Dominant parameters for vortex-induced vibration of a steel catenary riser under vessel motion
Journal article, Peer reviewed
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Original versionOcean Engineering. 2017, 136 260-271. 10.1016/j.oceaneng.2017.03.015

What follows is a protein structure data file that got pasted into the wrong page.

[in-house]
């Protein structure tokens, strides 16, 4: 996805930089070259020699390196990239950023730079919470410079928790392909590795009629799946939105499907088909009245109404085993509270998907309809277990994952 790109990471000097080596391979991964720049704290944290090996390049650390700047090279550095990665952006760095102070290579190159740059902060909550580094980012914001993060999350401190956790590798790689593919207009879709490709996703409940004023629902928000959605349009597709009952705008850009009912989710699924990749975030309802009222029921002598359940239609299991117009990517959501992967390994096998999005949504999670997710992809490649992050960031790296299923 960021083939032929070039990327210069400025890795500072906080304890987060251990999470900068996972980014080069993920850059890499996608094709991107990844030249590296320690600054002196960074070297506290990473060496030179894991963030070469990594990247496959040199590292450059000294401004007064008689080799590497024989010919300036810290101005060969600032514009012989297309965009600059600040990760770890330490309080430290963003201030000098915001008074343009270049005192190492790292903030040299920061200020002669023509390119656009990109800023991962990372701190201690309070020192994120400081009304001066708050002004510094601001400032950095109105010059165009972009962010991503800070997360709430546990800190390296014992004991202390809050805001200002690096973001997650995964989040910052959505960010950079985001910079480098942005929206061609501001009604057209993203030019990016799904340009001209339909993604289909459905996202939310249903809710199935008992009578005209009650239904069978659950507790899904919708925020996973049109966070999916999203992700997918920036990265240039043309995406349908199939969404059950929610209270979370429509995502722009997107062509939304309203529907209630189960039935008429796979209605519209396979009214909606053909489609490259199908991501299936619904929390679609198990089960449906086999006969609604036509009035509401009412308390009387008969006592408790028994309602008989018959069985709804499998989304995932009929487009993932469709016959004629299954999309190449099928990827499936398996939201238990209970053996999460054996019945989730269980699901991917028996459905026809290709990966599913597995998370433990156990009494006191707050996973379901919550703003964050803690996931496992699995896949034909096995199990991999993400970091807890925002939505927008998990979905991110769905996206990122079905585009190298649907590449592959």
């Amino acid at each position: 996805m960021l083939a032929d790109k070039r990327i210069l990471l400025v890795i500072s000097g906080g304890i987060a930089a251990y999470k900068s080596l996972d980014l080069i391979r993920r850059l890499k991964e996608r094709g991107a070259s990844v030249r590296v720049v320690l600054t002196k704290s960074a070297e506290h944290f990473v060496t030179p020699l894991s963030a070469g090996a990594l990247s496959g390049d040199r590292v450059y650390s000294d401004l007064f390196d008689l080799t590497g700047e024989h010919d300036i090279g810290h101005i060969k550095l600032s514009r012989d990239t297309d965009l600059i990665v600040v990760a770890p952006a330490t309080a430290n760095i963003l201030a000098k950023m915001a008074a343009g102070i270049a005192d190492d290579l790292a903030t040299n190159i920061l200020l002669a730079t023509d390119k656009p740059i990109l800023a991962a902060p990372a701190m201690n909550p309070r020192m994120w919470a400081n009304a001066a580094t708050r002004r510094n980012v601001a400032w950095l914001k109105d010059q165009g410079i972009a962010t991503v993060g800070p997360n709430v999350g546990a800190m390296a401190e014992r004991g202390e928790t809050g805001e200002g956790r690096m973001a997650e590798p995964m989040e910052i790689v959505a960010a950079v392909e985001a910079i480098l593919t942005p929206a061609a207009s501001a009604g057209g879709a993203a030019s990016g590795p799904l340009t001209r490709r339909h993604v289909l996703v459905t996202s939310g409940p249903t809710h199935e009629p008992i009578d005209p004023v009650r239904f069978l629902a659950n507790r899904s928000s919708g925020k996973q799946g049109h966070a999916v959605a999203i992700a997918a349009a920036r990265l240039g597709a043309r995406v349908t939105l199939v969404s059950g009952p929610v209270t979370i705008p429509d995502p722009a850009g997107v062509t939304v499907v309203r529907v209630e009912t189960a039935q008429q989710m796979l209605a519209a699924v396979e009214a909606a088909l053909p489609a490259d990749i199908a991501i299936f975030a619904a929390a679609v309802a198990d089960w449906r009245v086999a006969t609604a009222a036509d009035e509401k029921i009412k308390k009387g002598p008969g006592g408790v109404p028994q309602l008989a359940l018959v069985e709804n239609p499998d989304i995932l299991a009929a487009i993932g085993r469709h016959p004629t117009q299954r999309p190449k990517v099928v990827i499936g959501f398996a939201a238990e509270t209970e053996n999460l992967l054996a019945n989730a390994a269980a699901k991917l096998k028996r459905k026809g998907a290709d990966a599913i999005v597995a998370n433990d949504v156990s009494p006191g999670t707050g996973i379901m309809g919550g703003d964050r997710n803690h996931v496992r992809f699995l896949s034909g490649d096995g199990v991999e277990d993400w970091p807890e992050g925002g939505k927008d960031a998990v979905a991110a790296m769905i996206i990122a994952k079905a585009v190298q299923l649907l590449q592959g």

Recent research has confirmed a new type of vortex-induced vibration (VIV) in steel catenary risers (SCRs), purely caused by vessel motion. Vessel motion-induced VIV occurs because the SCR is exposed to the equivalent oscillating current due to its own motions relative to the still water. Preliminary results indicate that vessel motion-induced VIV is quite different from ocean current-induced VIV and is characterized with distinct timevarying features. In the present study, we aim at further summarizing the dominant parameters that govern the general vessel motion-induced VIV responses. Throughout the comparative studies on the instantaneous and statistical VIV responses including strain, displacement, response frequency, fatigue damage and top tension variation, the maximum Keulegan-Carpenter number KCmax and the maximum equivalent current velocity Vn_max are found to be the two dominant parameters that govern the vessel motion-induced VIV responses. Generally speaking, when KCmax is sufficiently large (larger than 39 according to the present study), the general vessel motion-induced VIV response is dominated by Vn max. However, when KCmax is small, the VIV response is less time-varying and shows strong correlation with both KCmax and the local KC number distribution along the SCR. Vessel motion-induced VIV response frequency models are also reviewed and discussed considering different KCmax and Vn max ranges. Hopefully, these results can provide some general guidelines for future vessel motion-induced VIV prediction and for industrial references.